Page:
There are a lot of things that Imperial girls can do, including studying science and engineering, leading clubs and societies, and, presumably, going through adolescence, meaning that by the time we’re at Imperial, we’re probably women, not girls. But one area where we seem to be lacking, according to Sport Imperial, is in our ability to engage in any sporting activities.

At first glance, it’s wonderful that Sport Imperial have taken up the national ‘This Girl Can’ campaign to encourage women in sport. The campaign celebrates women doing sport because it makes them feel good, regardless of their skill level or whether it, god forbid, makes their hair stick to their sweaty forehead. Yes, I still hate that the name reduces women to ‘silly little girls’, but on the whole, it does good work. This campaign is sadly necessary, as so many women are discouraged from sports because all too often exercising is seen as something that a woman can only do in public if she is long, lean, and lithe – after all, you’re embarrassing yourself if your belly jiggles as you finish that 10k run. As well as uplifting women, This Girl Can reminds us that women do sport for reasons that aren’t calorie burning or weight loss.

Unfortunately, in trying to bring this to Imperial, Sport Imperial have seriously misplaced the message.

Two years in a row, they have created a campaign which only perpetrates the idea that women’s sport is inferior to men’s, and does nothing whatsoever to encourage women’s sport.

Following a disastrous 2015 Varsity, where, for the first time, a women’s sport was billed as the headline match, only for the female participants to be refused the perks given to the men, the spectators to be prevented from watching the match, and the players to be subject to sexist abuse as they were stranded at the venue, Sport Imperial needed to get their act together on their attitude towards women’s sport. It was a case of a great intention being horribly diverted because a strong undercurrent of sexism prevented it from being anything other than just a publicity stunt. This has happened again with Imperial Girls Can.

A strong undercurrent of sexism prevented it from being anything other than a publicity stunt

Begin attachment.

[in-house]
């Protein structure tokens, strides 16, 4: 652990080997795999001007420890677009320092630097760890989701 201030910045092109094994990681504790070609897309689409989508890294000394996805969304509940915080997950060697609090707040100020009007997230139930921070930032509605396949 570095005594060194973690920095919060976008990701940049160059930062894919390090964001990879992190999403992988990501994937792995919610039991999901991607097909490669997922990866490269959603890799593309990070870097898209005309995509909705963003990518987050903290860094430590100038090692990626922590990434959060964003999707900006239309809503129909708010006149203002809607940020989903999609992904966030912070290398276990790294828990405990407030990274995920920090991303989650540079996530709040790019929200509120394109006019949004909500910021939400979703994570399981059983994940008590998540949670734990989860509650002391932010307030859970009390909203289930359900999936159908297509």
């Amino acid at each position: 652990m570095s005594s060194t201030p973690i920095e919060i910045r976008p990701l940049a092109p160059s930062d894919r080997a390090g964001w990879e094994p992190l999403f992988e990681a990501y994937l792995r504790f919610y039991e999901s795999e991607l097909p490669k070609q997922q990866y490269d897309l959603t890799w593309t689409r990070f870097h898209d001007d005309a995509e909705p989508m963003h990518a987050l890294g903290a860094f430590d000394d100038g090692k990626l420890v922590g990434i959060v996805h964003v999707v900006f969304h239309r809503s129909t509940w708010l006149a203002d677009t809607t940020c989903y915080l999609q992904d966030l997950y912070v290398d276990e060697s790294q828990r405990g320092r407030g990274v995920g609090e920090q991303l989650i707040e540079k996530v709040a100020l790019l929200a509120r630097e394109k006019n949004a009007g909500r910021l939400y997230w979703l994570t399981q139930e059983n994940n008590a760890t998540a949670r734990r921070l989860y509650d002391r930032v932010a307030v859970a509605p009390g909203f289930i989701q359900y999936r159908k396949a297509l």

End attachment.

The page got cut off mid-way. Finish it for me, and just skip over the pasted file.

Maybe Imperial Girls Can would be successful at encouraging women into sport if they actually thought to tell women about it. A facebook event shared very sparingly amongst those who already like and engage with the Sport Imperial page is not sufficient advertising. Even for those of us who already take part in Sport Imperial sanctioned activities, whose Wednesday BUCS match was appropriated as part of this event, were barely made aware of what was happening.

And let’s talk about the bright pink advertising, for the few people who saw it. I’m told that the colour was chosen in line with the national campaign (that I’m pretty sure is not entirely pink, but whatever helps you sleep at night, Sport Imperial), but if they’re so obsessed with branding, why go off-brand with a childish font presumably chosen to appeal to our unsophisticated brains? Maybe that’s why they advertised several of the events with images of men – true athletes – to inspire us.

And don’t forget, ladies, that these classes are a great way to burn calories. And burn calories we shall, only taking part in gimmicky sessions like Zombie Zumba and Spooky Spin. Forget sports, Sport Imperial thinks that the only reason women exercise is for their personal fitness, rather than because of a passion for an activity.

Curiously, two years in a row, Imperial Girls Can has also served to create a systematic discrimination on behalf of the Union. Every week, the Union minibuses are overbooked, and they’re allocated to those travelling the furthest distance. With the Imperial Girls Can matches being moved to Heston, the (incrementally) nearest of the sportsgrounds, this means that on the day meant to be celebrating their sport, the women are denied access to a facility that they would have, had Sport Imperial not been throwing this event. This was raised as a problem last year but occurred in exactly the same way on Wednesday, as those forced to participate in this event are clearly only an afterthought in the planning.

I love a free t-shirt and cup of hot chocolate, and it’s great for so many athletic women to get together and be inspired by each other. But we are women already very invested in our sport – we’ve already had to learn not to care about how our sport is perceived. It does nothing to encourage the women who struggle to get into sport, and is patronising at best to those who are. At least this year they dropped the free gift to women’s rugby of non-contact mouthguards. Despite Sport Imperial handling our fixtures, they don’t seem to have got the memo that we play full contact rugby. After all, we’re girls.

It does nothing to encourage the women who struggle to get into sport, and is patronising at best to those who are

Within women’s sports, these sexist attitudes create a hierarchy of what is most entertaining, or ‘worthwhile’ as compared to the men’s game. I’ve heard again and again that women’s rugby should not expect to receive the same treatment as men’s rugby as we simply don’t play to the same level as the men’s first XV. Forget that we train as hard as the men and play exactly the same game, the fact that most of us didn’t have the opportunity to have ten years of training before arriving at university is what we should be judged by.

Imperial Girls Can is just Sport Imperial patting women on the back for the adorable act of attempting to partake in activity, rather than encouraging serious women’s sport. Of course, this is done only with the caveat that they remember that they’re there to entertain, and don’t delude themselves into thinking that their sporting performance is remotely equivalent to the men’s.